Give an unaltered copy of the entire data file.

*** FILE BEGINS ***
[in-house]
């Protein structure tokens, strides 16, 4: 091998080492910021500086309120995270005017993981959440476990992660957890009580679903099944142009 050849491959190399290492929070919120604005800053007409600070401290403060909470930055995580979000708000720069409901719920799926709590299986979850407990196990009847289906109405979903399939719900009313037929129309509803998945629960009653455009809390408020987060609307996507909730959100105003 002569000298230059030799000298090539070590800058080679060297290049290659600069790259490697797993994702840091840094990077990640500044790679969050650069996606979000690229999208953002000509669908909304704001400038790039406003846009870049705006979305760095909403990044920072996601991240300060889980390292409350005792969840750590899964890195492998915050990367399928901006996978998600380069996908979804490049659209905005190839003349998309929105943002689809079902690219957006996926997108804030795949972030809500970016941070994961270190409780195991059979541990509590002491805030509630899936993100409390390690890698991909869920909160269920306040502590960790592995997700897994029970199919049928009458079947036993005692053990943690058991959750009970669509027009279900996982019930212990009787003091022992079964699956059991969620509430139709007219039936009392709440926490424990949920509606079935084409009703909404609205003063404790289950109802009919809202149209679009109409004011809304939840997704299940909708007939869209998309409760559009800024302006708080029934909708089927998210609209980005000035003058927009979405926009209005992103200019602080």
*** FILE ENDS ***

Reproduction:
[in-house]
């Protein structure tokens, strides 16, 4: 091998080492910021500086309120995270005017993981959440476990992660957890009580679903099944142009 050849491959190399290492929070919120604005800053007409600070401290403060909470930055995580979000708000720069409901719920799926709590299986979850407990196990009847289906109405979903399939719900009313037929129309509803998945629960009653455009809390408020987060609307996507909730959100105003 002569000298230059030799000298090539070590800058080679060297290049290659600069790259490697797993994702840091840094990077990640500044790679969050650069996606979000690229999208953002000509669908909304704001400038790039406003846009870049705006979305760095909403990044920072996601991240300060889980390292409350005792969840750590899964890195492998915050990367399928901006996978998600380069996908979804490049659209905005190839003349998309929105943002689809079902690219957006996926997108804030795949972030809500970016941070994961270190409780195991059979541990509590002491805030509630899936993100409390390690890698991909869920909160269920306040502590960790592995997700897994029970199919049928009458079947036993005692053990943690058991959750009970669509027009279900996982019930212990009787003091022992079964699956059991969620509430139709007219039936009392709440926490424990949920509606079935084409009703909404609205003063404790289950109802009919809202149209679009109409004011809304939840997704299940909708007939869209998309409760559009800024302006708080029934909708089927998210609209980005000035003058927009979405926009209005992103200019602080």